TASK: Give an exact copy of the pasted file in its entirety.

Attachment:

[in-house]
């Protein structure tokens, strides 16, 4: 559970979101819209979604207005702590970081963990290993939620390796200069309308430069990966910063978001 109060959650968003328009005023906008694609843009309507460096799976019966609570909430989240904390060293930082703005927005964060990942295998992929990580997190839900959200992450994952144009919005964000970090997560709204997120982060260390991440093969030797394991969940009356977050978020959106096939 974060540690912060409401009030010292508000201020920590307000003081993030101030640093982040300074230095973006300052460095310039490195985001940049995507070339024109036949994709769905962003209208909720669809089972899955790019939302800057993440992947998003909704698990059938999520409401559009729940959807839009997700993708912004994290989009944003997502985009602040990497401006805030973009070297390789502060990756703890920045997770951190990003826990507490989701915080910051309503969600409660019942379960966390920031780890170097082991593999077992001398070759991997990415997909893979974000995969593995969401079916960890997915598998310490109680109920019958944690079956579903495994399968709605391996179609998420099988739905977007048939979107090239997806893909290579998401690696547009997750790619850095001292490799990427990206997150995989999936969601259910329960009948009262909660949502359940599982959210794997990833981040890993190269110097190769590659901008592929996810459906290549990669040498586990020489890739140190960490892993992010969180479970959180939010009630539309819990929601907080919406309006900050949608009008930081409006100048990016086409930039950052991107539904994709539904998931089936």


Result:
[in-house]
């Protein structure tokens, strides 16, 4: 559970979101819209979604207005702590970081963990290993939620390796200069309308430069990966910063978001 109060959650968003328009005023906008694609843009309507460096799976019966609570909430989240904390060293930082703005927005964060990942295998992929990580997190839900959200992450994952144009919005964000970090997560709204997120982060260390991440093969030797394991969940009356977050978020959106096939 974060540690912060409401009030010292508000201020920590307000003081993030101030640093982040300074230095973006300052460095310039490195985001940049995507070339024109036949994709769905962003209208909720669809089972899955790019939302800057993440992947998003909704698990059938999520409401559009729940959807839009997700993708912004994290989009944003997502985009602040990497401006805030973009070297390789502060990756703890920045997770951190990003826990507490989701915080910051309503969600409660019942379960966390920031780890170097082991593999077992001398070759991997990415997909893979974000995969593995969401079916960890997915598998310490109680109920019958944690079956579903495994399968709605391996179609998420099988739905977007048939979107090239997806893909290579998401690696547009997750790619850095001292490799990427990206997150995989999936969601259910329960009948009262909660949502359940599982959210794997990833981040890993190269110097190769590659901008592929996810459906290549990669040498586990020489890739140190960490892993992010969180479970959180939010009630539309819990929601907080919406309006900050949608009008930081409006100048990016086409930039950052991107539904994709539904998931089936």